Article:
Mitigating Risk & Compliance

...four days after this article was originally published in Pipeline magazine, a coordinated ransomware attack was conducted against Colonial Pipeline...

Not that long ago, we saw the disruption of connectivity across the entire US East Coast with the Dyn attack – costing companies an estimated billions of dollars in damage. Hackers used malware to take over millions of unsecured IoT devices and launch sophisticated and coordinated waves of attacks to overwhelm Dyn's servers and bring down large ecommerce, social media, and entertainment companies such as Paypal, Twitter and Spotify. While several years ago, the Dyn attack serves as a dark milestone as the world's largest, most coordinated, and effective IoT cyber attack in history.

More recently, the US saw foreign states penetrate the highest level of government for months, with what has become known as the SolarWinds attack. Couple that with the cyberattacks on pharmaceutical companies developing the COVID-19 vaccine, and the risk is very real. In addition, the persistent threats to infrastructure can cost more than money; they can cause the loss of life.The 2020 winter storms in Texas illustrate how critical our dependence on infrastructure has become, and the havoc that could be caused by a successful attack on power grids. And what we have witnessed to date may just be the beginning or, if nothing else, the tip of the iceberg. These events aren’t just indicative of the actual risk today, but rather a small glimpse into what the telescoping magnitude of risk could look like in the future. 

In fact, four days after this article was originally published in Pipeline magazine, a coordinated ransomware attack was conducted against Colonial Pipeline, which is being viewed as “one of the most significant attacks on critical national infrastructure in history.” The attack, coordinated by the Russian-based cybercrime organization DarkSide, shut down the flow of oil, gas, diesel,  and jet fuel to nearly half of the US East Coast, affecting millions of people and disrupting hospital, medical, emergency, first responders, transport, and air services.

Failing to comply with regulations creates a wide variety of risks. To the companies at the epicenter of a breach, like Dyn or SolarWinds, the damage to brand recognition can be almost incalculable. Their brand has now become synonymous and forever aligned with the term, “breach.” In the case of Colonial, the company shelled out nearly five million dollars to recover their data and control of their systems. However, the public risk, may actually be higher. In the case of SolarWinds, the breach has led to the increase of tensions between the US and Russia.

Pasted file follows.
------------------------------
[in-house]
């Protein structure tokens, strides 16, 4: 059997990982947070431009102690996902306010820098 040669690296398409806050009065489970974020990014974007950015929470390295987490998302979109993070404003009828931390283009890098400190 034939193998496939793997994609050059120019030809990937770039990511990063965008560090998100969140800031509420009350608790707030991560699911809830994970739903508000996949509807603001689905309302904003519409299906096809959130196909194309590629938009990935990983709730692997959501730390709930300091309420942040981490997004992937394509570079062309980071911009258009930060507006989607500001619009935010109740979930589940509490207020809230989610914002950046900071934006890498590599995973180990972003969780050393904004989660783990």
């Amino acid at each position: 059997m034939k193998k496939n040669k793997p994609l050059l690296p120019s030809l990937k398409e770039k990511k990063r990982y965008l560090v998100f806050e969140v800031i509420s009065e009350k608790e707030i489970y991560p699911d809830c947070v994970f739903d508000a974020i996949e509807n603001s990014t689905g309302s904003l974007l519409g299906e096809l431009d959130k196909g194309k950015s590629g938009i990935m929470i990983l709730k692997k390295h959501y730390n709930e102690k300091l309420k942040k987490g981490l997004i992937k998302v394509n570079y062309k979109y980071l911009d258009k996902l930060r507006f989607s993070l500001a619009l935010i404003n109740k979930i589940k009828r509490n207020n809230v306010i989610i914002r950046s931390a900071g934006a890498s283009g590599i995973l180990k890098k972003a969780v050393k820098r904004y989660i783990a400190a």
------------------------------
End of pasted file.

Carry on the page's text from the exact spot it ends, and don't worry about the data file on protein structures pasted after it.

In April, we learned that Russian-backed cyberterrorist organization REvil was responsible for a ransomware attack on the Taiwanese Apple-supplier Quanta, and began releasing Apple’s intellectual property on the internet – and stated that it will continue to do so – unless it meets its demand for a 50 million dollar payment. Leading some to speculate the attack was a response to the sanctions recently levied on Russia by the US for its part in the SolarWinds breach.  And SolarWinds isn’t going away, as Microsoft reported in a blog post that a second attack seems to have conducted by the same group as the first, which began in February and culminated through May 2021.

In response, the US Department of Justice has announced the launch of a multilateral task force comprised of Executive, Judicial, Treasury, and Intelligence agencies to investigate and respond to nation-state-sponsored ransomware attacks. This comes just weeks after the White House had already announced the launch of the Unified Coordination Group (UCG) following a Microsoft breach which has been attributed to China. These things tend to escalate quickly.

These are just a few examples that underscore the important of a good security posture, encompassing both regulatory compliance and lawful intelligence. It is also why failing to comply with these regulations comes with steep penalties. These penalties can range from $10,000 to $50,000 dollars per incident, per day, or more – including the revocation of your FCC license.


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